Coparcenary property ceasing to be joint family property of the coparceners on a division in status between them and becoming thereafter the property held in severalty by the deivided members, and the property of a coparcener ceasing to be hsi and becoming the proerty of the coparcenary of which he continues to be a member, are both incidents of a coparcenary governedby the Mitakshara School. Either canbe brough about by the Unilateral action of the kcoparcener concerned. Neither transactionamounts to a transfer fo property from one juristic entity to another. A transfer is essentially a contract, a bilateral transaction. The transactionby which a property ceases to be the property of a coparcner andbecoems impressed with the character of coparcenary property does not itslef amount to a trasfer. No transfer need precede the change. No transfer ensues either.'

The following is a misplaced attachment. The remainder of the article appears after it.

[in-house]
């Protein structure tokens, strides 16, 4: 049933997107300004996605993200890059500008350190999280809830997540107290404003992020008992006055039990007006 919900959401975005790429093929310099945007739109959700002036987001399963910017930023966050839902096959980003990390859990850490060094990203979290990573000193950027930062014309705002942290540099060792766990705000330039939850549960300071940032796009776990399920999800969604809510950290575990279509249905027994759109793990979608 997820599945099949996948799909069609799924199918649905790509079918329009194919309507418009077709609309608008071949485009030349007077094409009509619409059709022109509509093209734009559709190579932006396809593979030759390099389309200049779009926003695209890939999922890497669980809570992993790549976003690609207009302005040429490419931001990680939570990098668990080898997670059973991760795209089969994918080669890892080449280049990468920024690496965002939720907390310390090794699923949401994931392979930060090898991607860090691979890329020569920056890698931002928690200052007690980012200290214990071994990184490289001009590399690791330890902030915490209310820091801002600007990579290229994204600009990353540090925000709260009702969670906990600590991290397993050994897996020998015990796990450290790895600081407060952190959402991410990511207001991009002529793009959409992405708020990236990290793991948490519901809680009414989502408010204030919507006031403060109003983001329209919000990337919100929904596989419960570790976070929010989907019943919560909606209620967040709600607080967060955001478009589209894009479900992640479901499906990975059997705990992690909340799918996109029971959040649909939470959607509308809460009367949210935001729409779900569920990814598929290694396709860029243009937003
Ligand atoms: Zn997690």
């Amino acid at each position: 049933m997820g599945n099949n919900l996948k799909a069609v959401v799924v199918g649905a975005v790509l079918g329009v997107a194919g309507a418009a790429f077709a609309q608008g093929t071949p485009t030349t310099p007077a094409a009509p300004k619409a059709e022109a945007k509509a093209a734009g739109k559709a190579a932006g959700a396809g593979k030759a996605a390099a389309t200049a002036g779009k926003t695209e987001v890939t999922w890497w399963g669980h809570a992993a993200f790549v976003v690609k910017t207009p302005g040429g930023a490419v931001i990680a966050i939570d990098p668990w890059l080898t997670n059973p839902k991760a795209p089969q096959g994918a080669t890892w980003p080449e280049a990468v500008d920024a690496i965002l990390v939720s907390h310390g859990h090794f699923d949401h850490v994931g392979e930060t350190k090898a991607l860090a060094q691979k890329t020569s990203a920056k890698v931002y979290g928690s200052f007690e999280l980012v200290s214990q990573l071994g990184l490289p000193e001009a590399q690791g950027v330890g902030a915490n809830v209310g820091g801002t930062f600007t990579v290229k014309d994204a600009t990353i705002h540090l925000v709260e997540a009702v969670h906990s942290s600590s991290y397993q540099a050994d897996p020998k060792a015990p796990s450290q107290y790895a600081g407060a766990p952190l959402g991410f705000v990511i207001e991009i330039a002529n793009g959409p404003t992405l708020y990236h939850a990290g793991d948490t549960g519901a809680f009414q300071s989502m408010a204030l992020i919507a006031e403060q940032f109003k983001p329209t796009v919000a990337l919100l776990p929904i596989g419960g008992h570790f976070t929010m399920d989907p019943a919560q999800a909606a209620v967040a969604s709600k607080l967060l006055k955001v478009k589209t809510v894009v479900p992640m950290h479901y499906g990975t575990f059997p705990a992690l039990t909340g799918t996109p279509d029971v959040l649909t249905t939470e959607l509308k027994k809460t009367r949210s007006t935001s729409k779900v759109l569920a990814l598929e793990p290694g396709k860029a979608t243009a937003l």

15. So far as the partition of thejoint family property is concerned, it is clear that there is no transfer as such. In a Hindu family governed by the Mitakshara School so long as it remains joint and undivided, there is joint ownership and no particular member of the family can predicate that he has any definite or ascertained share. When there is a partition betweenmembers of such family, there is a severance instatus accompanied by a definitin and ascertainment of shares of the respective members. The word 'Vibhaga' which is used inthe Mitakshara and which is generally translated as partition, is nothing more than the adjustment of diverse riths regarding the whole, by distributing them in particular portions of the aggregate. In Mst. Girja Bai v. Sada-shiv Dhundiraj, 43 Ind App 151 : AIR 1916 Pc 104, the Privy Council cited with approval Sarkar's transaltion of a passgae in Vironmitrodaya to the efffect that 'fro parttion is made of that in which proprietary ritht has already arise, consequently partition canot proerly be set fith as a means of proprietary right. Indeed what is effected by parttionis only the what id effected by partitionis only the adjustment of the proprietary right into sepcific shares'. When a member of a family kobtians on parttition property inwhich he had alrady a proprietary ritht it cannot be said that there is a transfer. With respect we agree with the learned Judges of the Madras High court that partion as such does not involve a transfer of any property or right to or interest therein.